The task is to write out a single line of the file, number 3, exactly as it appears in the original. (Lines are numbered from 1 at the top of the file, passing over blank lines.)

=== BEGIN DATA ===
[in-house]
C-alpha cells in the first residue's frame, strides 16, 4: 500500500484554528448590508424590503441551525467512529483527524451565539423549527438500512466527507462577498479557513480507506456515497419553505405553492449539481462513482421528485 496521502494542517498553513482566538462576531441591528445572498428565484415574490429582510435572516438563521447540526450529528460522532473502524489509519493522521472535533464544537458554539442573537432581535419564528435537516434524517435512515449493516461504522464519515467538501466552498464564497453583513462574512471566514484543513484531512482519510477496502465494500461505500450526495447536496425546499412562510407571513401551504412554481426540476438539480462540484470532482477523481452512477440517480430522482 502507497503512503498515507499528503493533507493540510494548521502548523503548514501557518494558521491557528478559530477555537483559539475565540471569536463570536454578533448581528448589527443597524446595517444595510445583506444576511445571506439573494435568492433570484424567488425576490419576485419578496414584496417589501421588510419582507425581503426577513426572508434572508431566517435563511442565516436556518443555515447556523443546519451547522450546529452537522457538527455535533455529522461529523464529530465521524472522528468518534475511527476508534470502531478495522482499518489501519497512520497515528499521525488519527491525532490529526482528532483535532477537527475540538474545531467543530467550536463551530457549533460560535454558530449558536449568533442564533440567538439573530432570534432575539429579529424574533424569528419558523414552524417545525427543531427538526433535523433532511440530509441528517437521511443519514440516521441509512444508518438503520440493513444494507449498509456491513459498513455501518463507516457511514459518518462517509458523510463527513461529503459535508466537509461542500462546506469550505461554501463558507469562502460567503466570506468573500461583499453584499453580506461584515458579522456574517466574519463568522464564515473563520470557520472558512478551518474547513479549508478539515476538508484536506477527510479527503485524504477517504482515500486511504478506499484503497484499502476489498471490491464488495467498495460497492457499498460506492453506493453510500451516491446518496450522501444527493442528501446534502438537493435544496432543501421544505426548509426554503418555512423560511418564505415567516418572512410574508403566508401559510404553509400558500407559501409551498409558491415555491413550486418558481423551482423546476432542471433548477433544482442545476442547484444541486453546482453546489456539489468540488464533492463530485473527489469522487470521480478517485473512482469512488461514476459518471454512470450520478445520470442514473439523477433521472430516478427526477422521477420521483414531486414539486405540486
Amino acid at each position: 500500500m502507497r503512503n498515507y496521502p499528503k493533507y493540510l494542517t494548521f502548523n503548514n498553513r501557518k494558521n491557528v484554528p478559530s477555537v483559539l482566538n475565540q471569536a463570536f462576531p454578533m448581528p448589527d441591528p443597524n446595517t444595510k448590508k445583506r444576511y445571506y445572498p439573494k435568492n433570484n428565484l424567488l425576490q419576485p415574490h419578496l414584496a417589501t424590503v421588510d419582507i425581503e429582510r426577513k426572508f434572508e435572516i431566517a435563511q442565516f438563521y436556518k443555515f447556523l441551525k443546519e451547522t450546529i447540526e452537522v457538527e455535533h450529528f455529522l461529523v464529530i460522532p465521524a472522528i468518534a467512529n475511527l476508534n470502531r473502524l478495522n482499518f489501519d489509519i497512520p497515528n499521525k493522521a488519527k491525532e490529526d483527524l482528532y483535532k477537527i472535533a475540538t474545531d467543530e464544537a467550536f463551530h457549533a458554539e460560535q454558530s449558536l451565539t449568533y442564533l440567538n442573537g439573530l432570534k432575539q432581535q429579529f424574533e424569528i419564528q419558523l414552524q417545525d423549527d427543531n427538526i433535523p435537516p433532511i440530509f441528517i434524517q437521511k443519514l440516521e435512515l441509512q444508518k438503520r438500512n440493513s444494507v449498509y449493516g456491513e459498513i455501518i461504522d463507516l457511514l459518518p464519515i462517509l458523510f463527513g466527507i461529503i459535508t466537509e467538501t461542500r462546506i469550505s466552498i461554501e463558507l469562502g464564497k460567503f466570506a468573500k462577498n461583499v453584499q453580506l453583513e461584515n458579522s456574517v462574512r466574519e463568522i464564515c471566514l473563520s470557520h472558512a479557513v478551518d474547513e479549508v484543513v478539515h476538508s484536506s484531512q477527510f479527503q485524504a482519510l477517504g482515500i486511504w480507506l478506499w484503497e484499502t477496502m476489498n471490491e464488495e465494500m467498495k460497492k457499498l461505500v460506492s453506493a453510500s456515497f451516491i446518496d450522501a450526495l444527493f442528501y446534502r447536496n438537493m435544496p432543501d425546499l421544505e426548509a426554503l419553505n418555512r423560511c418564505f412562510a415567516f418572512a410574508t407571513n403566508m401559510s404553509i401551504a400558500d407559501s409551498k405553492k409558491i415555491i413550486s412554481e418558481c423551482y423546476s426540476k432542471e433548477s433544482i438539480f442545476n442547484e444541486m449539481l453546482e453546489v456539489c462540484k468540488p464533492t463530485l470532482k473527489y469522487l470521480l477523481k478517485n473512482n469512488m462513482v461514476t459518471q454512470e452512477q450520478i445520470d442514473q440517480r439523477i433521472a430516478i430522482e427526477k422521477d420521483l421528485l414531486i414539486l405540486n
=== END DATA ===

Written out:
Amino acid at each position: 500500500m502507497r503512503n498515507y496521502p499528503k493533507y493540510l494542517t494548521f502548523n503548514n498553513r501557518k494558521n491557528v484554528p478559530s477555537v483559539l482566538n475565540q471569536a463570536f462576531p454578533m448581528p448589527d441591528p443597524n446595517t444595510k448590508k445583506r444576511y445571506y445572498p439573494k435568492n433570484n428565484l424567488l425576490q419576485p415574490h419578496l414584496a417589501t424590503v421588510d419582507i425581503e429582510r426577513k426572508f434572508e435572516i431566517a435563511q442565516f438563521y436556518k443555515f447556523l441551525k443546519e451547522t450546529i447540526e452537522v457538527e455535533h450529528f455529522l461529523v464529530i460522532p465521524a472522528i468518534a467512529n475511527l476508534n470502531r473502524l478495522n482499518f489501519d489509519i497512520p497515528n499521525k493522521a488519527k491525532e490529526d483527524l482528532y483535532k477537527i472535533a475540538t474545531d467543530e464544537a467550536f463551530h457549533a458554539e460560535q454558530s449558536l451565539t449568533y442564533l440567538n442573537g439573530l432570534k432575539q432581535q429579529f424574533e424569528i419564528q419558523l414552524q417545525d423549527d427543531n427538526i433535523p435537516p433532511i440530509f441528517i434524517q437521511k443519514l440516521e435512515l441509512q444508518k438503520r438500512n440493513s444494507v449498509y449493516g456491513e459498513i455501518i461504522d463507516l457511514l459518518p464519515i462517509l458523510f463527513g466527507i461529503i459535508t466537509e467538501t461542500r462546506i469550505s466552498i461554501e463558507l469562502g464564497k460567503f466570506a468573500k462577498n461583499v453584499q453580506l453583513e461584515n458579522s456574517v462574512r466574519e463568522i464564515c471566514l473563520s470557520h472558512a479557513v478551518d474547513e479549508v484543513v478539515h476538508s484536506s484531512q477527510f479527503q485524504a482519510l477517504g482515500i486511504w480507506l478506499w484503497e484499502t477496502m476489498n471490491e464488495e465494500m467498495k460497492k457499498l461505500v460506492s453506493a453510500s456515497f451516491i446518496d450522501a450526495l444527493f442528501y446534502r447536496n438537493m435544496p432543501d425546499l421544505e426548509a426554503l419553505n418555512r423560511c418564505f412562510a415567516f418572512a410574508t407571513n403566508m401559510s404553509i401551504a400558500d407559501s409551498k405553492k409558491i415555491i413550486s412554481e418558481c423551482y423546476s426540476k432542471e433548477s433544482i438539480f442545476n442547484e444541486m449539481l453546482e453546489v456539489c462540484k468540488p464533492t463530485l470532482k473527489y469522487l470521480l477523481k478517485n473512482n469512488m462513482v461514476t459518471q454512470e452512477q450520478i445520470d442514473q440517480r439523477i433521472a430516478i430522482e427526477k422521477d420521483l421528485l414531486i414539486l405540486n